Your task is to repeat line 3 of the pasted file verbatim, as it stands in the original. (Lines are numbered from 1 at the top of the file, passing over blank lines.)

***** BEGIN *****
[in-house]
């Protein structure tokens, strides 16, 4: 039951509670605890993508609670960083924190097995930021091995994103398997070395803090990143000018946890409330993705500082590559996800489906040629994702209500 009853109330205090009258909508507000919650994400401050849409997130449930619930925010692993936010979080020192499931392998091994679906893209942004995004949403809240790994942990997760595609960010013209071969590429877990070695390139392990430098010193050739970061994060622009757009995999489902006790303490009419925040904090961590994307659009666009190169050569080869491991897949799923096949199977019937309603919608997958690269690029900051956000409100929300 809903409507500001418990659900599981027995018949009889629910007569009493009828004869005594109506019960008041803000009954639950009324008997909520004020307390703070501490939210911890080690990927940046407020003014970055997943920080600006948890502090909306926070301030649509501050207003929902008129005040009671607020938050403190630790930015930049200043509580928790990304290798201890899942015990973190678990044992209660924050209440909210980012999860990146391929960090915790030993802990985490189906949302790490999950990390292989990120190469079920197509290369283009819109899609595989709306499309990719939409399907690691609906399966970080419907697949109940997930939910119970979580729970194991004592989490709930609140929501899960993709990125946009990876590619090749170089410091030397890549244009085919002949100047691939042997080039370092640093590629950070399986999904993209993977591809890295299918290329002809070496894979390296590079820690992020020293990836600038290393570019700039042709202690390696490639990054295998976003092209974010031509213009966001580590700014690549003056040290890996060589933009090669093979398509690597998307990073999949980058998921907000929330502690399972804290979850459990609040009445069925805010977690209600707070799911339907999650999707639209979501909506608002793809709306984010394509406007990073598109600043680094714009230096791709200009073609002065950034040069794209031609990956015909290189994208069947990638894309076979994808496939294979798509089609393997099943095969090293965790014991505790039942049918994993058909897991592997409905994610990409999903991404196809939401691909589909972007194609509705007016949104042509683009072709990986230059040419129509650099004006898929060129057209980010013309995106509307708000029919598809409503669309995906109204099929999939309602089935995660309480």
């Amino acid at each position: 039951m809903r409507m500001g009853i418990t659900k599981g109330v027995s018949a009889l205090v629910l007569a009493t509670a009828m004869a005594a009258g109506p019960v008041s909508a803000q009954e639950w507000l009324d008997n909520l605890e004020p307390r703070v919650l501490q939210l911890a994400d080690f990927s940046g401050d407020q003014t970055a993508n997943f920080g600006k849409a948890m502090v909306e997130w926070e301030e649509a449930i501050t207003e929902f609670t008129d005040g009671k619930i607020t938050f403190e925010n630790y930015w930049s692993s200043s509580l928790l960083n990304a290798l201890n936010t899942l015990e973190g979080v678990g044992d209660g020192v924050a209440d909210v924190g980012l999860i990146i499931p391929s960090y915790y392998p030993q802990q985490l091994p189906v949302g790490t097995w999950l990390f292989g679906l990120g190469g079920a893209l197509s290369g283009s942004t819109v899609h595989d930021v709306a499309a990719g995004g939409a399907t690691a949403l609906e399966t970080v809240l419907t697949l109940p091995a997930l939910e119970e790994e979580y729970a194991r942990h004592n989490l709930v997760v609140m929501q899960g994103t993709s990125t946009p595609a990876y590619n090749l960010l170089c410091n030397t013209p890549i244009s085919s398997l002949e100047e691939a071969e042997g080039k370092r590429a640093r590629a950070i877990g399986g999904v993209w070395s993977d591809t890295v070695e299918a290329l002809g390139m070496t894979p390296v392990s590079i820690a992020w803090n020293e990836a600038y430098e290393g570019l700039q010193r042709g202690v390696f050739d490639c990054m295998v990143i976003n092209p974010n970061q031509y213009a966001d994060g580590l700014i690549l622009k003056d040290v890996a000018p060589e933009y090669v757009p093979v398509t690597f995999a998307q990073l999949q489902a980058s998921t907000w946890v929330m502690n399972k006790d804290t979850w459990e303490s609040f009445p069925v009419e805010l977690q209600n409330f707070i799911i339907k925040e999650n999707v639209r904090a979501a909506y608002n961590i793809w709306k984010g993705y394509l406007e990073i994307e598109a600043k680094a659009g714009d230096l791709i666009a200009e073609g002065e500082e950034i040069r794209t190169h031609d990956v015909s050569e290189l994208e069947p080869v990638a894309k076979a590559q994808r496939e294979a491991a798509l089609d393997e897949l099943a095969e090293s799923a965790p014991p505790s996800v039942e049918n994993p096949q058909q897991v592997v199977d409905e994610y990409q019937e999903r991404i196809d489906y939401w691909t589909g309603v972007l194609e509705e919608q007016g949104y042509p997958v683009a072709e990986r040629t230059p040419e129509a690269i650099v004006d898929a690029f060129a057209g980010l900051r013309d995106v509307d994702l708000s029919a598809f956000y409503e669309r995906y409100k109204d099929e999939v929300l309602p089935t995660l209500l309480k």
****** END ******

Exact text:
């Amino acid at each position: 039951m809903r409507m500001g009853i418990t659900k599981g109330v027995s018949a009889l205090v629910l007569a009493t509670a009828m004869a005594a009258g109506p019960v008041s909508a803000q009954e639950w507000l009324d008997n909520l605890e004020p307390r703070v919650l501490q939210l911890a994400d080690f990927s940046g401050d407020q003014t970055a993508n997943f920080g600006k849409a948890m502090v909306e997130w926070e301030e649509a449930i501050t207003e929902f609670t008129d005040g009671k619930i607020t938050f403190e925010n630790y930015w930049s692993s200043s509580l928790l960083n990304a290798l201890n936010t899942l015990e973190g979080v678990g044992d209660g020192v924050a209440d909210v924190g980012l999860i990146i499931p391929s960090y915790y392998p030993q802990q985490l091994p189906v949302g790490t097995w999950l990390f292989g679906l990120g190469g079920a893209l197509s290369g283009s942004t819109v899609h595989d930021v709306a499309a990719g995004g939409a399907t690691a949403l609906e399966t970080v809240l419907t697949l109940p091995a997930l939910e119970e790994e979580y729970a194991r942990h004592n989490l709930v997760v609140m929501q899960g994103t993709s990125t946009p595609a990876y590619n090749l960010l170089c410091n030397t013209p890549i244009s085919s398997l002949e100047e691939a071969e042997g080039k370092r590429a640093r590629a950070i877990g399986g999904v993209w070395s993977d591809t890295v070695e299918a290329l002809g390139m070496t894979p390296v392990s590079i820690a992020w803090n020293e990836a600038y430098e290393g570019l700039q010193r042709g202690v390696f050739d490639c990054m295998v990143i976003n092209p974010n970061q031509y213009a966001d994060g580590l700014i690549l622009k003056d040290v890996a000018p060589e933009y090669v757009p093979v398509t690597f995999a998307q990073l999949q489902a980058s998921t907000w946890v929330m502690n399972k006790d804290t979850w459990e303490s609040f009445p069925v009419e805010l977690q209600n409330f707070i799911i339907k925040e999650n999707v639209r904090a979501a909506y608002n961590i793809w709306k984010g993705y394509l406007e990073i994307e598109a600043k680094a659009g714009d230096l791709i666009a200009e073609g002065e500082e950034i040069r794209t190169h031609d990956v015909s050569e290189l994208e069947p080869v990638a894309k076979a590559q994808r496939e294979a491991a798509l089609d393997e897949l099943a095969e090293s799923a965790p014991p505790s996800v039942e049918n994993p096949q058909q897991v592997v199977d409905e994610y990409q019937e999903r991404i196809d489906y939401w691909t589909g309603v972007l194609e509705e919608q007016g949104y042509p997958v683009a072709e990986r040629t230059p040419e129509a690269i650099v004006d898929a690029f060129a057209g980010l900051r013309d995106v509307d994702l708000s029919a598809f956000y409503e669309r995906y409100k109204d099929e999939v929300l309602p089935t995660l209500l309480k």